Apply a thick paste to a corroded auto battery terminal – the corrosion will dissolve and you can then wash the corrosion away.

Drain cleaner – Pour 1 cup of baking soda down the drain followed by 1/4 cup of white vinegar. Let it sit and bubble for 5-10 minutes, then pour boiling water down to rinse it away, along with any scum it has loosened. This works best as a preventative measure to keep pipes clog-free, especially in the bathtub, but I’ve also had moderate success with it to loosen clogs in the kitchen sink.

Shine up your kitchen and bathroom – rub a paste of baking soda and water over your faucets and sinks, then rinse and buff them dry for beautifully shined appliances.

Clean bath toys – use an old toothbrush and a thick baking soda paste to scrub bath toys, which are especially susceptible to mold and other grossness. It’s an excellent scrubber and it’s absolutely safe for children.

Science experiments – the simple combination of baking soda and vinegar to create volcanoes certainly is common, but it’s worth mentioning anyway because it’s just so much fun! Give your kids an excuse to play with chemical reactions and discover carbon dioxide bubbles by building a clay volcano, and putting water, baking soda, and vinegar in the cone.

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This post may contain affiliate links, including those from Amazon.com, which means we earn a small commission off your purchases. And here's the thing: We only mention services and products that we think are truly worth your attention, whether they're free, paid, or otherwise. This site relies on YOUR trust, so if we don't stand behind a product 110%, it's not mentioned. Period.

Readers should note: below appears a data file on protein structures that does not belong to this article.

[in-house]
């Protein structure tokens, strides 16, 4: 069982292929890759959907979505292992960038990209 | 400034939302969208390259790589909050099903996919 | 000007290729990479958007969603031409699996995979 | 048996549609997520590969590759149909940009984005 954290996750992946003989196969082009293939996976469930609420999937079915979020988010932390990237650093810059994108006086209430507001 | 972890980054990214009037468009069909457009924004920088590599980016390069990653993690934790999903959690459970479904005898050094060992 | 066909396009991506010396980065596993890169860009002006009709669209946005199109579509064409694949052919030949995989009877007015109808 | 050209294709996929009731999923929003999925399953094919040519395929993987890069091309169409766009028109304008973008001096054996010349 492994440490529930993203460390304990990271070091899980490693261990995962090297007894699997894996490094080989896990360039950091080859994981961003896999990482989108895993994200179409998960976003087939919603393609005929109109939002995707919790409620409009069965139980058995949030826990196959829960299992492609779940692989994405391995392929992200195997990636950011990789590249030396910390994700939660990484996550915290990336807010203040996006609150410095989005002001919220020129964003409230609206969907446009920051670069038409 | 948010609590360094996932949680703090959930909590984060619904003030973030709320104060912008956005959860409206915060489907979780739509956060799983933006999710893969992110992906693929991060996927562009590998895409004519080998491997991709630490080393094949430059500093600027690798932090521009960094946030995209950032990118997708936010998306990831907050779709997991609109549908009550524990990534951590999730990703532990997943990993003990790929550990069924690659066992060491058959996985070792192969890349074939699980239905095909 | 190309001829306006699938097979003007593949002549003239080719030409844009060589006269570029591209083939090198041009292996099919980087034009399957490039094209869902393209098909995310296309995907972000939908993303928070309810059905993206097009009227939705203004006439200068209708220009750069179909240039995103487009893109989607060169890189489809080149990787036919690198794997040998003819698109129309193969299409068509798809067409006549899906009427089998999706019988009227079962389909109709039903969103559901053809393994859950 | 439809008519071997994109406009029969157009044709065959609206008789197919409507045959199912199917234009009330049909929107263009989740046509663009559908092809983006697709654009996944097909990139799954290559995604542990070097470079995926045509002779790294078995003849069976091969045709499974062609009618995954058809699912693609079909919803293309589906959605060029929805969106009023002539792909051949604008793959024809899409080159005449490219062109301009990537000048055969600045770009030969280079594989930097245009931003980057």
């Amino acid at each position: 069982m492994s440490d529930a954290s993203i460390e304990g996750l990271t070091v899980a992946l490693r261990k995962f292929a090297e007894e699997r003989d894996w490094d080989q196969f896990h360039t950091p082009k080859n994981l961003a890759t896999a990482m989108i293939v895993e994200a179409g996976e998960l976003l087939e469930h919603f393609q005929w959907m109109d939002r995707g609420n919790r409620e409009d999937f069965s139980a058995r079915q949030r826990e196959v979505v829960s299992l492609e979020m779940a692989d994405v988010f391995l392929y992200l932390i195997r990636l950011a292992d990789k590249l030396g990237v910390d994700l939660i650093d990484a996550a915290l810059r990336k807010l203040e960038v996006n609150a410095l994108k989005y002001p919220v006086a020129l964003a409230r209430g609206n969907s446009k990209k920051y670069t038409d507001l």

Comments

  1. says

    I have a child with a bacterial infection in the throat and it was suggested to take 1/4 tsp in some juice once a day to help kill the bacteria and make the body more alkaline to inhibit bacteria growth. What do you think? Makes sense to me.

  2. Mary B. says

    In the last several months I have used only baking soda as a cleaner around my house and have been looking for uses such as personal care. I had read that it can be used as a deodorant and I was skeptical. It really works well. I mixed a drop of jojoba oil in with it and I have been amazed how well it has worked-actually better than my store bought deodorant/anti perspirant.

    Thank You!

  3. Marie says

    I love baking soda for a lot of reasons. As far as the drain cleaning procedure goes, I was wondering if that would be septic safe? I use baking soda in my hair in the shower and apple cider vinegar as a leave in conditioner. But I have never noticed a reaction so I don’t know if white vinegar would different and/or safe for septic systems.
    Please let me know if you can find any answers.

    • Kresha says

      In all of my research, I’ve never run across anything that would indicate any type of vinegar would be unsafe for septic systems. In fact, I would think it would be beneficial by creating a slightly acidic environment, which would help keep certain bacteria at bay and assist in the breakdown of the bio-organic sludge.

      If anyone knows any differently, please chime in, but I say go for it!